The problem with inflation isn’t the idea per se, but the overproduction of useless inflationary models. There are literally hundreds of these models, and they are – as the philosophers say – severely underdetermined. This means if one extrapolates the models that fit current data to regimes which are still untested, the result is ambiguous. Different models lead to very different predictions for not-yet made observations. Presently, it is therefore utterly pointless to twiddle with the details of inflation because there are literally infinitely many models that one can think up, giving rise to infinitely many different “predictions.”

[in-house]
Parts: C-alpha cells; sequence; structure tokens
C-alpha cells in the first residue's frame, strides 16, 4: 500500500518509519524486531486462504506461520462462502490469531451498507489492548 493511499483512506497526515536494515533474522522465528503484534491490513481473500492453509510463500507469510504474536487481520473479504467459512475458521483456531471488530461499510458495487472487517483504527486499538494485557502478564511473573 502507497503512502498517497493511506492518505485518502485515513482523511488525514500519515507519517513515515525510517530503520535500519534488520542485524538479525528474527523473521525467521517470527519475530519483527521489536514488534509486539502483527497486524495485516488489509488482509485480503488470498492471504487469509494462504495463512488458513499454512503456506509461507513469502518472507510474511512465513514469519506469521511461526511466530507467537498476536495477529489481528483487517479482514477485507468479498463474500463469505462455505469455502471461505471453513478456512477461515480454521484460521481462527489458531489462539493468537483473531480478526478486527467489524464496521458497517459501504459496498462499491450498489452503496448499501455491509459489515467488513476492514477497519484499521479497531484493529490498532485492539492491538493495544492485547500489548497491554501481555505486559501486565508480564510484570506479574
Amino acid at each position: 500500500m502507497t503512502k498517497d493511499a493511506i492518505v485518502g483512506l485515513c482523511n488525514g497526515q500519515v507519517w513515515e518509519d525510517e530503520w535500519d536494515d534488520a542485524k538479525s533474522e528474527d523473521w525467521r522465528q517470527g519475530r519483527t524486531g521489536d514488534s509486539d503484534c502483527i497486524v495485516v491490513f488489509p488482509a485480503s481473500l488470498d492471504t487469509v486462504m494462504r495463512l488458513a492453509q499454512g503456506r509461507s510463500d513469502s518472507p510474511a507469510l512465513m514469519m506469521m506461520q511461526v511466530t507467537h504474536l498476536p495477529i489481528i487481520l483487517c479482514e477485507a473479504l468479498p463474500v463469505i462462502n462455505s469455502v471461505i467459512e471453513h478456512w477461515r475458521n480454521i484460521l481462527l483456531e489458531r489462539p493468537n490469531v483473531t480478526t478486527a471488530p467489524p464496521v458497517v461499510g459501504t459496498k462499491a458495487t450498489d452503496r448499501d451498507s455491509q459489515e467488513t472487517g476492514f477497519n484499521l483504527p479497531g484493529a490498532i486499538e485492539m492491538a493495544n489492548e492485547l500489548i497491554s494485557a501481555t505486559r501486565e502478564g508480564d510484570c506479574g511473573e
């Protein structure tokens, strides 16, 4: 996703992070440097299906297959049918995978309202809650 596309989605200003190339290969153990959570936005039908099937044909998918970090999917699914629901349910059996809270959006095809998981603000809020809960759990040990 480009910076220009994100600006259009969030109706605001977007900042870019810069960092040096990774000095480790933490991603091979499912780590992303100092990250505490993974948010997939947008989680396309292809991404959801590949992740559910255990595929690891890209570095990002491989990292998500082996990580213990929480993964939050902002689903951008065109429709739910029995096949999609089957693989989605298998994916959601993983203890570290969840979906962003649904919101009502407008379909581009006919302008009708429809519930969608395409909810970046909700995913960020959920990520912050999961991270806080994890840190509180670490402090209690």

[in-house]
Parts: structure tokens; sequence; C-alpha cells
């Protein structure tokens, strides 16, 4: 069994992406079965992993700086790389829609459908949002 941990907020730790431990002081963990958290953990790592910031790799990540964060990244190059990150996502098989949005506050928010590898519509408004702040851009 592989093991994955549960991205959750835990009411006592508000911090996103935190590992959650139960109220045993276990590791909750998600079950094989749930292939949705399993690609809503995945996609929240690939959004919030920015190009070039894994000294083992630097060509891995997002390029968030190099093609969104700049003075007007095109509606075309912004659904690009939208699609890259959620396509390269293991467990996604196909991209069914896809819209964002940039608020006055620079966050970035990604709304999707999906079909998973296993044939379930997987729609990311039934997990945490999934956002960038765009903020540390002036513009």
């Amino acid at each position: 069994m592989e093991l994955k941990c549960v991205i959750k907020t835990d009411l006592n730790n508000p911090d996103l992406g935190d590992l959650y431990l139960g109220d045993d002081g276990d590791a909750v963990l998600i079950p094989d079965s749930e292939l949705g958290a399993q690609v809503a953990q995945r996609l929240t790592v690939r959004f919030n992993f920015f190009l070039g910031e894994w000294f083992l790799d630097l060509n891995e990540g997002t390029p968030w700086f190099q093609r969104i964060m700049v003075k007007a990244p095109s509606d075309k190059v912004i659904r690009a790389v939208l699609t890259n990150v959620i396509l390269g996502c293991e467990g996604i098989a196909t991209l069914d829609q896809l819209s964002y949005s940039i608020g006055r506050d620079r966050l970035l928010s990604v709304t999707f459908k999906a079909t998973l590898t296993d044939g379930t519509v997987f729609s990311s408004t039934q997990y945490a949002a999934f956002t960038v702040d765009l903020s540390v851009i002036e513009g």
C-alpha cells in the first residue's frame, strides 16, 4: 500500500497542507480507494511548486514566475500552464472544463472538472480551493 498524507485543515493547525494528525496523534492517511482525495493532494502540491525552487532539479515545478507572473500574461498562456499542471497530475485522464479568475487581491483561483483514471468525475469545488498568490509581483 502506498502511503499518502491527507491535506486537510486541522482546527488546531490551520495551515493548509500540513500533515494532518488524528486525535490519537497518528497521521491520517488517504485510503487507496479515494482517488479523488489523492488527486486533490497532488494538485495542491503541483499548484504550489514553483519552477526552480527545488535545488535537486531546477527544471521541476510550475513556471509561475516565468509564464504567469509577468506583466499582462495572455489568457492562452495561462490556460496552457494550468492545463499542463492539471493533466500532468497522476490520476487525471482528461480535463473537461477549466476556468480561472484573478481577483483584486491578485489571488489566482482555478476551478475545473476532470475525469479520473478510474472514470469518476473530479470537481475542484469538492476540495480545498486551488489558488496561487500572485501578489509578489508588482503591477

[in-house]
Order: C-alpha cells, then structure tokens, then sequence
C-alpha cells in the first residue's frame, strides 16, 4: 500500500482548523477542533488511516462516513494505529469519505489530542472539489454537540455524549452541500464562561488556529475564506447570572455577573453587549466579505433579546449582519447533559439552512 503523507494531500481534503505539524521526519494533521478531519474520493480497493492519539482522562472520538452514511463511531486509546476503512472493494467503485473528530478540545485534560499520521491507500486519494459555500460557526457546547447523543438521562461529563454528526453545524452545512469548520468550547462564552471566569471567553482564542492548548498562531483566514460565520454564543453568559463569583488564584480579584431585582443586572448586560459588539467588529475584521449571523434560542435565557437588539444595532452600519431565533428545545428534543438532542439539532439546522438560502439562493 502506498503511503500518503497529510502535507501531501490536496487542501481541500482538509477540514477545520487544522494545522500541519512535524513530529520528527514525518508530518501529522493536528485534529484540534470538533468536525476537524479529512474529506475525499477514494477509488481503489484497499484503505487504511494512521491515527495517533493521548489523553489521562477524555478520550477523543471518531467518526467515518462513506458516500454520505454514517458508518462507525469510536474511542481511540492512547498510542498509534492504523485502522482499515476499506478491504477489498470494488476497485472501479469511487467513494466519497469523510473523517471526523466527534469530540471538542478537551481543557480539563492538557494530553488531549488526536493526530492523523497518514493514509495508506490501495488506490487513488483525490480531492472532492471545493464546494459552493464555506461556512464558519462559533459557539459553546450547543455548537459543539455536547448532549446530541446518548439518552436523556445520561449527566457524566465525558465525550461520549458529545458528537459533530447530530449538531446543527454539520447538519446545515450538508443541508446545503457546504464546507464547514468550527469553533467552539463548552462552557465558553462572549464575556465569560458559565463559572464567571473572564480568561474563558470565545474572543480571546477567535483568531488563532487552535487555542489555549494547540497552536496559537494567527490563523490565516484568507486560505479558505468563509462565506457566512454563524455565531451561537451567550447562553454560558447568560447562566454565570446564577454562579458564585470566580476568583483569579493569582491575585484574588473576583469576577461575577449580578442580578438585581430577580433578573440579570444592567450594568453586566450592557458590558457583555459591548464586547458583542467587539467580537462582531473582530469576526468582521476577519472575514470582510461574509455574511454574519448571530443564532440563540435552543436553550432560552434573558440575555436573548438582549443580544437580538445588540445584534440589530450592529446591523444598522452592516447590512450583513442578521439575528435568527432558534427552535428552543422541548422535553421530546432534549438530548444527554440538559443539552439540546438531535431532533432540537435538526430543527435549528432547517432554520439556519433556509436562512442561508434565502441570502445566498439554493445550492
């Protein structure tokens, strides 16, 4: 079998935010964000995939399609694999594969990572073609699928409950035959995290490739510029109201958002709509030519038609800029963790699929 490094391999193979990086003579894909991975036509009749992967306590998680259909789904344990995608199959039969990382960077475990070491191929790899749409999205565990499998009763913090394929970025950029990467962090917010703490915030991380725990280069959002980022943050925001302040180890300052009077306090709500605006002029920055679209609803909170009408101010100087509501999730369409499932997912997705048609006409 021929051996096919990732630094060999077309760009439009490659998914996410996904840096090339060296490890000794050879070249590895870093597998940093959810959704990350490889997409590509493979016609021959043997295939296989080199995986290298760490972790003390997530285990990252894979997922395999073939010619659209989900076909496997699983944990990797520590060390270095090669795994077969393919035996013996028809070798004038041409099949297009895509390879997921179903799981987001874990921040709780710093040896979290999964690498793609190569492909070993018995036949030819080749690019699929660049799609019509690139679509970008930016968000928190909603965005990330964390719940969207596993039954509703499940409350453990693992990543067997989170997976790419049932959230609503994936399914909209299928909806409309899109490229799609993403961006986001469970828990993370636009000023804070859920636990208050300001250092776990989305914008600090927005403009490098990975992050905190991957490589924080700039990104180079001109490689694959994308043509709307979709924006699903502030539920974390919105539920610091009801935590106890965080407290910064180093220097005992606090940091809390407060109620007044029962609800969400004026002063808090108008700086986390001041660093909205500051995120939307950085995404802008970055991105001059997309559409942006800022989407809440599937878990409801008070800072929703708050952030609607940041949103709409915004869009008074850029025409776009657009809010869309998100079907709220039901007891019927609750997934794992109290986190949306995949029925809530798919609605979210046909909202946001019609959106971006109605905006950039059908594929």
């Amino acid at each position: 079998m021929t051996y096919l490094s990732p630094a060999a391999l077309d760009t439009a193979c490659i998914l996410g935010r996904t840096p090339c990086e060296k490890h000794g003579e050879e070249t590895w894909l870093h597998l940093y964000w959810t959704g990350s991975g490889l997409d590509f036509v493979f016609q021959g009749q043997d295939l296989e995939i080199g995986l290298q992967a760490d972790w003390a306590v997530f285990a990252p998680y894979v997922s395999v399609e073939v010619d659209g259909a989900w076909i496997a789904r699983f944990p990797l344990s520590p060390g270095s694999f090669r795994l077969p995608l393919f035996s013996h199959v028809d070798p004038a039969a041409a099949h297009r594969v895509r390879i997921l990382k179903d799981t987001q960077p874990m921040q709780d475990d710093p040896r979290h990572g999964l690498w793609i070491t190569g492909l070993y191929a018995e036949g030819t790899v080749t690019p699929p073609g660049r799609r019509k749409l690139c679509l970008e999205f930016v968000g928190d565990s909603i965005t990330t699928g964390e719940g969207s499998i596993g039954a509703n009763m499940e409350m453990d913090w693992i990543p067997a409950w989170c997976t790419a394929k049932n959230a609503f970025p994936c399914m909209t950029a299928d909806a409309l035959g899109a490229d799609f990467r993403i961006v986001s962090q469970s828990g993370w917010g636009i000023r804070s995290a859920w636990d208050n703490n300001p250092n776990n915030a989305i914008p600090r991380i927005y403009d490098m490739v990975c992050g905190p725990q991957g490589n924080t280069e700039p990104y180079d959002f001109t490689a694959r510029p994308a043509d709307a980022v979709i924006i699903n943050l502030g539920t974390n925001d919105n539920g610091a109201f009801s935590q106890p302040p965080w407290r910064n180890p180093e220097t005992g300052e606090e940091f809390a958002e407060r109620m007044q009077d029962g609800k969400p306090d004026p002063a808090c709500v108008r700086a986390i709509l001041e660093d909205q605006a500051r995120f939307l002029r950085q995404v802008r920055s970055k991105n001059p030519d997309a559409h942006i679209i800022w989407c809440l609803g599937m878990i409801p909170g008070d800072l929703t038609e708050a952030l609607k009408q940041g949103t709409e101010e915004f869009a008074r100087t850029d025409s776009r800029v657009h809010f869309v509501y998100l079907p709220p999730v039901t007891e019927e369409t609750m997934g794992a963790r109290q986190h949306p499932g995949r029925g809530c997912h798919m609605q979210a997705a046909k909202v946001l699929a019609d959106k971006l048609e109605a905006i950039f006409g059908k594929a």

Rather than taking on this overproduction problem, however, Steinhardt et al. in their SciAm piece focus on inflation’s failure to solve the problems it was meant to solve. However, this criticism is off-target because the problems that inflation was meant to solve aren’t problems to begin with.
I’m serious. Let’s look at those one by one: More.
It feels odd listening to someone who thinks that cosmology needs more contact with evidence right now, not just another avalanche of bright ideas and great graphics.
See also: Cosmic inflation theory loses hangups about the scientific method